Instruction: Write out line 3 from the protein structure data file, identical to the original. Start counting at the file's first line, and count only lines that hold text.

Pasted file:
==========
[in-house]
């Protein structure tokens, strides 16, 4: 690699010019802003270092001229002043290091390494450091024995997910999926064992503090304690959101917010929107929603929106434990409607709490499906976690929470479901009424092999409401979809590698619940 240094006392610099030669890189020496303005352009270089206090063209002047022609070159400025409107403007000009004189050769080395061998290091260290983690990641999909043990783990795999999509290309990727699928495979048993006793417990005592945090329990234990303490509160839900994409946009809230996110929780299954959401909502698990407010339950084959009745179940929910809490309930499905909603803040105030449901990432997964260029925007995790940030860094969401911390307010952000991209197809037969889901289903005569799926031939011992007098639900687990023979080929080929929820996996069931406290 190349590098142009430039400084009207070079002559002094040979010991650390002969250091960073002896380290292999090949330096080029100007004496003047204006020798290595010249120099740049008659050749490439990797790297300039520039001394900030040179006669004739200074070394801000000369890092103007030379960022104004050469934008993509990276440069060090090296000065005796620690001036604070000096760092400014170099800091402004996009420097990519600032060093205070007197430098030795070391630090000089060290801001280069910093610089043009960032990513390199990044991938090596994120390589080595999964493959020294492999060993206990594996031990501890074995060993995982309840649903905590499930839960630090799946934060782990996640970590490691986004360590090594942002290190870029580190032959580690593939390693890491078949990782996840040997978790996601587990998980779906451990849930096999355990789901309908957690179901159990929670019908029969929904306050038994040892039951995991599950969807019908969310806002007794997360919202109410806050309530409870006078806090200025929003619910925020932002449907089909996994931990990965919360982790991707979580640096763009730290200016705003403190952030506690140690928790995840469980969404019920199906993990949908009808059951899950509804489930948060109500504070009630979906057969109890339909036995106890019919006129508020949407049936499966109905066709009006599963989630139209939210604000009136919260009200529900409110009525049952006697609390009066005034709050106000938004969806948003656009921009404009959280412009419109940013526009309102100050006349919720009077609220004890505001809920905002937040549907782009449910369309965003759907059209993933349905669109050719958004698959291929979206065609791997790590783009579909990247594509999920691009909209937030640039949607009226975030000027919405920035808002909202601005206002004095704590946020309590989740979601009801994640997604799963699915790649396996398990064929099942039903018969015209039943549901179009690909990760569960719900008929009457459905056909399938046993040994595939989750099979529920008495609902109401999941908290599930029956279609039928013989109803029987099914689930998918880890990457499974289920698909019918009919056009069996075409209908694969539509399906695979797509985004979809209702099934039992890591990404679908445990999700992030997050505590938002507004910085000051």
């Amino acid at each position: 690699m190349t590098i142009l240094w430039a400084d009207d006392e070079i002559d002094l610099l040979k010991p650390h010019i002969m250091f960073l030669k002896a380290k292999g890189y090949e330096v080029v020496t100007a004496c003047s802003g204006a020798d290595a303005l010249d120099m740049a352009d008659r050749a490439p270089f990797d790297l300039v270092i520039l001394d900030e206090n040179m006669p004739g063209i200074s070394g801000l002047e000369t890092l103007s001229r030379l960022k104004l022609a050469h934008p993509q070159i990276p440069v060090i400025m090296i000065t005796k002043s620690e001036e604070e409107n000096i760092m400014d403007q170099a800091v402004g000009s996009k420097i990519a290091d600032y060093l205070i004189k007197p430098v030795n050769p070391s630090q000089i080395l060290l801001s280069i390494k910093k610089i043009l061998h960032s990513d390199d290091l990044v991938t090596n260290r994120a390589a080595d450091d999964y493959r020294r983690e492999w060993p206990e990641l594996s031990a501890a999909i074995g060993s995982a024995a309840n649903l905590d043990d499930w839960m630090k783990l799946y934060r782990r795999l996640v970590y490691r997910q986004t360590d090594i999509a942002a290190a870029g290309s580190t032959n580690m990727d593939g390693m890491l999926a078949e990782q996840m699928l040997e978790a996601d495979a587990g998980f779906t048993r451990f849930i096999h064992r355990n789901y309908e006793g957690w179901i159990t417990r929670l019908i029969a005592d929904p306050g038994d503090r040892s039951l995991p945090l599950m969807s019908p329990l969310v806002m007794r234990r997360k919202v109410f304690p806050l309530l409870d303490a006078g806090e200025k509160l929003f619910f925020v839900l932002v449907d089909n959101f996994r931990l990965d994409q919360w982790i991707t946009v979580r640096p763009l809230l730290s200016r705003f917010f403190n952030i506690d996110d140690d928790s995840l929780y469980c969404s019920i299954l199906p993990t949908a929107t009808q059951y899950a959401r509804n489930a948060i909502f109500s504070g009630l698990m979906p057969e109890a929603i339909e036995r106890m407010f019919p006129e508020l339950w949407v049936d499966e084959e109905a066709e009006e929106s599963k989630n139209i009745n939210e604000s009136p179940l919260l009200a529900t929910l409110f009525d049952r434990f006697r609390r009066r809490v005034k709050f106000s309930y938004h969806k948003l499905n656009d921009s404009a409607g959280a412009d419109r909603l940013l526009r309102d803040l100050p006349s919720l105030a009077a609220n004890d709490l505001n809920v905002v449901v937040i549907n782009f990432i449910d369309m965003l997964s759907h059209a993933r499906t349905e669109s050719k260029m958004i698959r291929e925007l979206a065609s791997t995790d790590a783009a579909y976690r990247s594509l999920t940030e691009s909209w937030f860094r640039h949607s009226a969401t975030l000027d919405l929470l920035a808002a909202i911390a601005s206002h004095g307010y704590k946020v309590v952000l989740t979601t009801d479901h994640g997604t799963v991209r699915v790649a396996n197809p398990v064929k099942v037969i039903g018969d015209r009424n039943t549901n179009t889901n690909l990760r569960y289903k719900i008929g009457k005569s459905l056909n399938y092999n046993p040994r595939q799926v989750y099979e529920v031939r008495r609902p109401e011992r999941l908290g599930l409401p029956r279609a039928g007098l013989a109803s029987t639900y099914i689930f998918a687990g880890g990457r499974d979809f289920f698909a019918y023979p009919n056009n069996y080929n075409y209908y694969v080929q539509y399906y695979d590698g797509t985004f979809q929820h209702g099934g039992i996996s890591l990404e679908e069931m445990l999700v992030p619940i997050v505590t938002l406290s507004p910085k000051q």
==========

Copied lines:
């Amino acid at each position: 690699m190349t590098i142009l240094w430039a400084d009207d006392e070079i002559d002094l610099l040979k010991p650390h010019i002969m250091f960073l030669k002896a380290k292999g890189y090949e330096v080029v020496t100007a004496c003047s802003g204006a020798d290595a303005l010249d120099m740049a352009d008659r050749a490439p270089f990797d790297l300039v270092i520039l001394d900030e206090n040179m006669p004739g063209i200074s070394g801000l002047e000369t890092l103007s001229r030379l960022k104004l022609a050469h934008p993509q070159i990276p440069v060090i400025m090296i000065t005796k002043s620690e001036e604070e409107n000096i760092m400014d403007q170099a800091v402004g000009s996009k420097i990519a290091d600032y060093l205070i004189k007197p430098v030795n050769p070391s630090q000089i080395l060290l801001s280069i390494k910093k610089i043009l061998h960032s990513d390199d290091l990044v991938t090596n260290r994120a390589a080595d450091d999964y493959r020294r983690e492999w060993p206990e990641l594996s031990a501890a999909i074995g060993s995982a024995a309840n649903l905590d043990d499930w839960m630090k783990l799946y934060r782990r795999l996640v970590y490691r997910q986004t360590d090594i999509a942002a290190a870029g290309s580190t032959n580690m990727d593939g390693m890491l999926a078949e990782q996840m699928l040997e978790a996601d495979a587990g998980f779906t048993r451990f849930i096999h064992r355990n789901y309908e006793g957690w179901i159990t417990r929670l019908i029969a005592d929904p306050g038994d503090r040892s039951l995991p945090l599950m969807s019908p329990l969310v806002m007794r234990r997360k919202v109410f304690p806050l309530l409870d303490a006078g806090e200025k509160l929003f619910f925020v839900l932002v449907d089909n959101f996994r931990l990965d994409q919360w982790i991707t946009v979580r640096p763009l809230l730290s200016r705003f917010f403190n952030i506690d996110d140690d928790s995840l929780y469980c969404s019920i299954l199906p993990t949908a929107t009808q059951y899950a959401r509804n489930a948060i909502f109500s504070g009630l698990m979906p057969e109890a929603i339909e036995r106890m407010f019919p006129e508020l339950w949407v049936d499966e084959e109905a066709e009006e929106s599963k989630n139209i009745n939210e604000s009136p179940l919260l009200a529900t929910l409110f009525d049952r434990f006697r609390r009066r809490v005034k709050f106000s309930y938004h969806k948003l499905n656009d921009s404009a409607g959280a412009d419109r909603l940013l526009r309102d803040l100050p006349s919720l105030a009077a609220n004890d709490l505001n809920v905002v449901v937040i549907n782009f990432i449910d369309m965003l997964s759907h059209a993933r499906t349905e669109s050719k260029m958004i698959r291929e925007l979206a065609s791997t995790d790590a783009a579909y976690r990247s594509l999920t940030e691009s909209w937030f860094r640039h949607s009226a969401t975030l000027d919405l929470l920035a808002a909202i911390a601005s206002h004095g307010y704590k946020v309590v952000l989740t979601t009801d479901h994640g997604t799963v991209r699915v790649a396996n197809p398990v064929k099942v037969i039903g018969d015209r009424n039943t549901n179009t889901n690909l990760r569960y289903k719900i008929g009457k005569s459905l056909n399938y092999n046993p040994r595939q799926v989750y099979e529920v031939r008495r609902p109401e011992r999941l908290g599930l409401p029956r279609a039928g007098l013989a109803s029987t639900y099914i689930f998918a687990g880890g990457r499974d979809f289920f698909a019918y023979p009919n056009n069996y080929n075409y209908y694969v080929q539509y399906y695979d590698g797509t985004f979809q929820h209702g099934g039992i996996s890591l990404e679908e069931m445990l999700v992030p619940i997050v505590t938002l406290s507004p910085k000051q």